CDC Issues Update On Disease Outbreak In China

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( – The Centers for Disease Control and Prevention (CDC) is actively communicating with health authorities in China amid growing concerns about an outbreak of respiratory diseases causing pneumonia among children in northern China.

David Daigle, representing the CDC, informed Newsweek of their ongoing efforts to monitor this increase in illnesses, collaborating with international health partners and staying connected with local health authorities and the CDC’s office in China.

For over three decades, the U.S. CDC and its Chinese counterpart have cooperated on various global diseases, including influenza and tuberculosis. Recently, the World Health Organization (WHO) expressed concerns about China’s insufficient information sharing regarding the surge in respiratory diseases. This lack of transparency was also a point of contention during the early stages of the coronavirus pandemic.

Earlier this year, WHO’s Director-General Tedros Adhanom Ghebreyesus criticized China for not being clear about its immunological situation. Despite this, Beijing has claimed its transparency in sharing data.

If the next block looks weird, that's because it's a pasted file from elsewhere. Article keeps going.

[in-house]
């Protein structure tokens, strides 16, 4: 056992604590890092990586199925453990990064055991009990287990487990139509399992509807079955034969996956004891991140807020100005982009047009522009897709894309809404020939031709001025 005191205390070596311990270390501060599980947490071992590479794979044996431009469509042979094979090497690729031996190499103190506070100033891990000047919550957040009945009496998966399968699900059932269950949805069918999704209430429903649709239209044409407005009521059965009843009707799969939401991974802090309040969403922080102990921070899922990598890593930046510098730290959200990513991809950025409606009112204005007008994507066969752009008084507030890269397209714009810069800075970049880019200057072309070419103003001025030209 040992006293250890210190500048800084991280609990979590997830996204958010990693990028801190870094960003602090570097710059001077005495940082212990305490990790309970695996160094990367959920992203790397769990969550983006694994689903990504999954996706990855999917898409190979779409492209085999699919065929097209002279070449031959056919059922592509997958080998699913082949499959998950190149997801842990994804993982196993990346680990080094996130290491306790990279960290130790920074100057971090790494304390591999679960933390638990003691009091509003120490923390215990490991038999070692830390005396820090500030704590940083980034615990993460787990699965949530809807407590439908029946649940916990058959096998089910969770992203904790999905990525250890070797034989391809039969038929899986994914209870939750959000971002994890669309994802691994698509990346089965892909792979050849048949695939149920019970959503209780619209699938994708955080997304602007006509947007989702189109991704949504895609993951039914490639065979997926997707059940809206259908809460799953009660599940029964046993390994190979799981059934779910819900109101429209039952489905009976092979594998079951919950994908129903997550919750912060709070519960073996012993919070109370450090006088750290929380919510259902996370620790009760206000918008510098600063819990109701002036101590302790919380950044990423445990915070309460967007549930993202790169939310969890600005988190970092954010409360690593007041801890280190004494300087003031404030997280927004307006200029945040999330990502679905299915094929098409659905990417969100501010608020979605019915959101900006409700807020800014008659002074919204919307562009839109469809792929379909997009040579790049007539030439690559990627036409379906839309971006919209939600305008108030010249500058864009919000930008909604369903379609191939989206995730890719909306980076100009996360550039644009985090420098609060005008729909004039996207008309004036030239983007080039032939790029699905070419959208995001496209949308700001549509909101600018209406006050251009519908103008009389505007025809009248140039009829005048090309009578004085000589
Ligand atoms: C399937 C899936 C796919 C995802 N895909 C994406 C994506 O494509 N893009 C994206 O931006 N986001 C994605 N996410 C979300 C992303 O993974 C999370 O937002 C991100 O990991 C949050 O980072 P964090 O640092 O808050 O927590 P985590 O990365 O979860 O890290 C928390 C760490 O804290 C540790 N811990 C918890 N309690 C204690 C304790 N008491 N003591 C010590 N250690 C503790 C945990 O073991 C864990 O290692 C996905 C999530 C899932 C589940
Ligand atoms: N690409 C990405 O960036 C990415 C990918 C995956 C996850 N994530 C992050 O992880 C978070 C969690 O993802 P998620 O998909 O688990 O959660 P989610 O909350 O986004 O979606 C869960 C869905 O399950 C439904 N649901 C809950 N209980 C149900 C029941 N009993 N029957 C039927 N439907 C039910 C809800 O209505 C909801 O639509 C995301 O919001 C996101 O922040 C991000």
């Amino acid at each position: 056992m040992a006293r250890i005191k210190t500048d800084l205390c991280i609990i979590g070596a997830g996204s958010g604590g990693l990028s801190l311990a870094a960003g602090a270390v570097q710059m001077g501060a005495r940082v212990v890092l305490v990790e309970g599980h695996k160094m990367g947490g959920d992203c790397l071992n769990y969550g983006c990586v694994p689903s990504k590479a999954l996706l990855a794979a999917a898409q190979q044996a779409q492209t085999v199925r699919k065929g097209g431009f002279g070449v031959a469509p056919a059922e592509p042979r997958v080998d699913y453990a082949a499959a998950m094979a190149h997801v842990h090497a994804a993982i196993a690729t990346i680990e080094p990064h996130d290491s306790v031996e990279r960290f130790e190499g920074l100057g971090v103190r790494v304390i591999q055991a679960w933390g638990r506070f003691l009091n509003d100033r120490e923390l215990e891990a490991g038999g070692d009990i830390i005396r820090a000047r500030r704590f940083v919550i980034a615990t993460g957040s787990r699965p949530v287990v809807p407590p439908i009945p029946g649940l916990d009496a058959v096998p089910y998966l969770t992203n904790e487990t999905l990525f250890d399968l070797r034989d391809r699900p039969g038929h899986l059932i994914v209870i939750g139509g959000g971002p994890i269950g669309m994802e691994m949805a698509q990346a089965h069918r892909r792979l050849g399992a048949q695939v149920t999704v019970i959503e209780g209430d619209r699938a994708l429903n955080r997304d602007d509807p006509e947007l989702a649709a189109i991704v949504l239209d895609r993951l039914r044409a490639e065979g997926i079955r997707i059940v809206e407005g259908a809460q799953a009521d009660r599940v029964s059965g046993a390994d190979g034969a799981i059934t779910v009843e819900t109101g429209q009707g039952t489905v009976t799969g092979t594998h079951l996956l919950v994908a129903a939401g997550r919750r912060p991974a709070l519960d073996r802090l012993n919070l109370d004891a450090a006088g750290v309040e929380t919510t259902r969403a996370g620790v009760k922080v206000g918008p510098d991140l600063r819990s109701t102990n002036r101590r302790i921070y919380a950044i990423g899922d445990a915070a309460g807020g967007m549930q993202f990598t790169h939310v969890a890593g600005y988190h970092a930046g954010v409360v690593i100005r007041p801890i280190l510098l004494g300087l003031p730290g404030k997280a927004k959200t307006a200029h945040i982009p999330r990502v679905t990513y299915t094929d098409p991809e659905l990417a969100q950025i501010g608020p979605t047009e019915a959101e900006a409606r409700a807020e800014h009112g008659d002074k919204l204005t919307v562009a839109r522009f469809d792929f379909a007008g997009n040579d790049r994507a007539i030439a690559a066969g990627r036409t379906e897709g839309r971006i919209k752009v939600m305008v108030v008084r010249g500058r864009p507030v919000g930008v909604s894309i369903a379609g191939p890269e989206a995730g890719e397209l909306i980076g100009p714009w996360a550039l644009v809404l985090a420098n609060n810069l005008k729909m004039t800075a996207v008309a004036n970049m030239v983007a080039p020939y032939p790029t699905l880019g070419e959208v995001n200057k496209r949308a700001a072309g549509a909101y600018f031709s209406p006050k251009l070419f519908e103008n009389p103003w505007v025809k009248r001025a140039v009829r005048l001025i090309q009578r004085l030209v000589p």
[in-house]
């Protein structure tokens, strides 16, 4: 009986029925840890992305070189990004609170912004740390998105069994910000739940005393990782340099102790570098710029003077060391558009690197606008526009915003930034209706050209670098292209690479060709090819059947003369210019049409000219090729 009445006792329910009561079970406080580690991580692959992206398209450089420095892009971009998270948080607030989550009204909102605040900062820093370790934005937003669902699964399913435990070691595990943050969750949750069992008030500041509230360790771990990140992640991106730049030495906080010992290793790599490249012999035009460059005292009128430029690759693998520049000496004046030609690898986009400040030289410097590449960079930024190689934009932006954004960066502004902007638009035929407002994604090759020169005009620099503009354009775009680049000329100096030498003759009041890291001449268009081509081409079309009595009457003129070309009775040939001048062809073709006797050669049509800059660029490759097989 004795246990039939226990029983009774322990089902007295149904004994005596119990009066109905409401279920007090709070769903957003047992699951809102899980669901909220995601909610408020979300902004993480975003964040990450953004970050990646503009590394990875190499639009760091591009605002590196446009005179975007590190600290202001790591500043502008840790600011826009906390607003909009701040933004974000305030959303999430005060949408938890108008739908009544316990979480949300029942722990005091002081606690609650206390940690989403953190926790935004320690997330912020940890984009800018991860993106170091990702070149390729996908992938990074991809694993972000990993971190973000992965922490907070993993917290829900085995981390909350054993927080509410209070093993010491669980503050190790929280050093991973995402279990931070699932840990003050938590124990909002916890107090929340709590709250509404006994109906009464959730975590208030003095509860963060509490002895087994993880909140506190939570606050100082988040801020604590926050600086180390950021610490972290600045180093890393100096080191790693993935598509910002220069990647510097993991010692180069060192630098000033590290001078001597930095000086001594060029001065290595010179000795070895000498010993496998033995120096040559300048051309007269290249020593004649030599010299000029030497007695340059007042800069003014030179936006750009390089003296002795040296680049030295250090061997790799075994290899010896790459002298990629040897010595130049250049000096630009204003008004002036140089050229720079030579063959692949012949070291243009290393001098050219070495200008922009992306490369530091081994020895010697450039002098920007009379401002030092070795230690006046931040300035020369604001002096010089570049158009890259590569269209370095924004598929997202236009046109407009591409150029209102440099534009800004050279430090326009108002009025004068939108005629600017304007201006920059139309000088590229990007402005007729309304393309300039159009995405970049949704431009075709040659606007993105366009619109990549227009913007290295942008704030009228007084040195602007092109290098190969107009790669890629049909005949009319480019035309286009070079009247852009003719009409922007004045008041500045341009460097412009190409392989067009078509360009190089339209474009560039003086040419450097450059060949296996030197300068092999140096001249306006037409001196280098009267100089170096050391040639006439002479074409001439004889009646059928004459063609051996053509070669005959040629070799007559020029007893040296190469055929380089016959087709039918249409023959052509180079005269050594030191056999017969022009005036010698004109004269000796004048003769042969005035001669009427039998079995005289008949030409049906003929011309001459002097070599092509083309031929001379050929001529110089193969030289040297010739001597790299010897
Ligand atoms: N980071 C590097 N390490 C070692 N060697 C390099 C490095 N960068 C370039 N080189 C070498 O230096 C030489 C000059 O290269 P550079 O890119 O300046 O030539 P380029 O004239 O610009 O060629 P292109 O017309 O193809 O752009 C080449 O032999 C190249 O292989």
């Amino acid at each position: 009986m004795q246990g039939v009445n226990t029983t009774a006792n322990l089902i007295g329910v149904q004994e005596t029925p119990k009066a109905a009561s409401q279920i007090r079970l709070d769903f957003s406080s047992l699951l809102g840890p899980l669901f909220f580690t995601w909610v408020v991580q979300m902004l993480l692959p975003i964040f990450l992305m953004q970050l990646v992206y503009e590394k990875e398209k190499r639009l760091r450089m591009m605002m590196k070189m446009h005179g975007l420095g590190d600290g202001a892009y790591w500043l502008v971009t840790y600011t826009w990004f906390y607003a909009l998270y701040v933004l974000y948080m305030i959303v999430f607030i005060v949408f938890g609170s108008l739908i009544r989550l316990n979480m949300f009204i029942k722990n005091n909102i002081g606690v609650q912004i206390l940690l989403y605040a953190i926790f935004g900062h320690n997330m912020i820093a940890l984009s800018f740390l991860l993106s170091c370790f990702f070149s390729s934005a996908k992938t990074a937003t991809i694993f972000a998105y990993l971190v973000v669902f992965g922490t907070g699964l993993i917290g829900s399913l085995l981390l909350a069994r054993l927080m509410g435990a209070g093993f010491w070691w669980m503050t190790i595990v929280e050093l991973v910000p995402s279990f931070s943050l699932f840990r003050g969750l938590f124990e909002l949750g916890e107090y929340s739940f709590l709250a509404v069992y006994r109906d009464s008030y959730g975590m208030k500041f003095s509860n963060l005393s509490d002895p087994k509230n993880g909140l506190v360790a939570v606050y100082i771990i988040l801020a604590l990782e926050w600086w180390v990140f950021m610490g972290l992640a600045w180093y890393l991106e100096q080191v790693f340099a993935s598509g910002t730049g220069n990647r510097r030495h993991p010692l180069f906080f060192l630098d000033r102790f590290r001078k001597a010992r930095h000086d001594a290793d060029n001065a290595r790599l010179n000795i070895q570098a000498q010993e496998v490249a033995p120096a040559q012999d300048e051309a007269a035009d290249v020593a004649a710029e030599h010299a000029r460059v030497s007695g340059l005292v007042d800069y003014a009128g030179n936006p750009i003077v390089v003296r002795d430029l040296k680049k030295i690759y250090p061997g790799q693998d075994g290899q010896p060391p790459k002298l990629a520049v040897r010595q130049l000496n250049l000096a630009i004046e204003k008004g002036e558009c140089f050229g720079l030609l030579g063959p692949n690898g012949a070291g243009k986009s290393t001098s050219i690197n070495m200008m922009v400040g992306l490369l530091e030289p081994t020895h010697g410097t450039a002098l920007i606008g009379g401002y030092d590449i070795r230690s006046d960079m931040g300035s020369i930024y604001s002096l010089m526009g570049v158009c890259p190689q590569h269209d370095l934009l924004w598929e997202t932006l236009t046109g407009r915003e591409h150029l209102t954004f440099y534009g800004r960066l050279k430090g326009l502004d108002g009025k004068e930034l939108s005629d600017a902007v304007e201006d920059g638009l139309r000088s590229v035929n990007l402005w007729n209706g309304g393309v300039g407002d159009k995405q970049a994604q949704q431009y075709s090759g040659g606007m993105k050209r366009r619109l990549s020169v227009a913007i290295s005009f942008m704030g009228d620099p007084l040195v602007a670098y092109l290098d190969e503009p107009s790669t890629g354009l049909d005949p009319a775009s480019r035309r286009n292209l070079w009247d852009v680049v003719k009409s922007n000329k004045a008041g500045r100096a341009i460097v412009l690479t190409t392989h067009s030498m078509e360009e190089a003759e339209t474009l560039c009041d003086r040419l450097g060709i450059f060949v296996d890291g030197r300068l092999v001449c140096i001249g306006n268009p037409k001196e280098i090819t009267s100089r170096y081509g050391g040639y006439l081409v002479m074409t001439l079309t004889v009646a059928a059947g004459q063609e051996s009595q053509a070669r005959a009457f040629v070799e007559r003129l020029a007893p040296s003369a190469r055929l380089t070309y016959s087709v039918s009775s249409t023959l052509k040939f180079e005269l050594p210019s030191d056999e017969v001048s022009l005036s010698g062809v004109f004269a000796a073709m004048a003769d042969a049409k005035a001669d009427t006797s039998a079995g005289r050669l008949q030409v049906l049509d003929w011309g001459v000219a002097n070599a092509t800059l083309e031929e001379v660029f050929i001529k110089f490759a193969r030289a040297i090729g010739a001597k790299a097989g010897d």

Last Thursday, the WHO stated it had asked for detailed information on the pneumonia outbreaks from China but had not yet received a response. A week before, Chinese health officials attributed the rise in pneumonia cases to known diseases like influenza, not a new pathogen.

Respiratory illnesses typically increase in winter due to the cold weather impacting immunity and spreading viruses more easily. China’s recent lifting of pandemic restrictions has been linked to the increased spread of transmissible diseases.

Beijing’s perceived secrecy has drawn parallels to the early pandemic, where it was accused of withholding information about the outbreak’s severity and suppressing evidence of death surges.

However, the WHO updated that Chinese officials had provided the necessary information, showing that the rise in hospital admissions was due to infections like mycoplasma pneumoniae, respiratory syncytial virus, and seasonal flu viruses.

The health agency noted that some increases occurred earlier than usual in the winter season, which was not surprising given the lifting of pandemic restrictions, a trend also observed in other countries.

Daigle from the CDC acknowledged that initial reports suggested simultaneous increases in various known respiratory illnesses, leading to a spike in hospitalizations.

The CDC did not comment on the potential spread of these outbreaks to the U.S., whether pneumonia clusters had been detected in America, or if screening for respiratory diseases in travelers from China was being considered.

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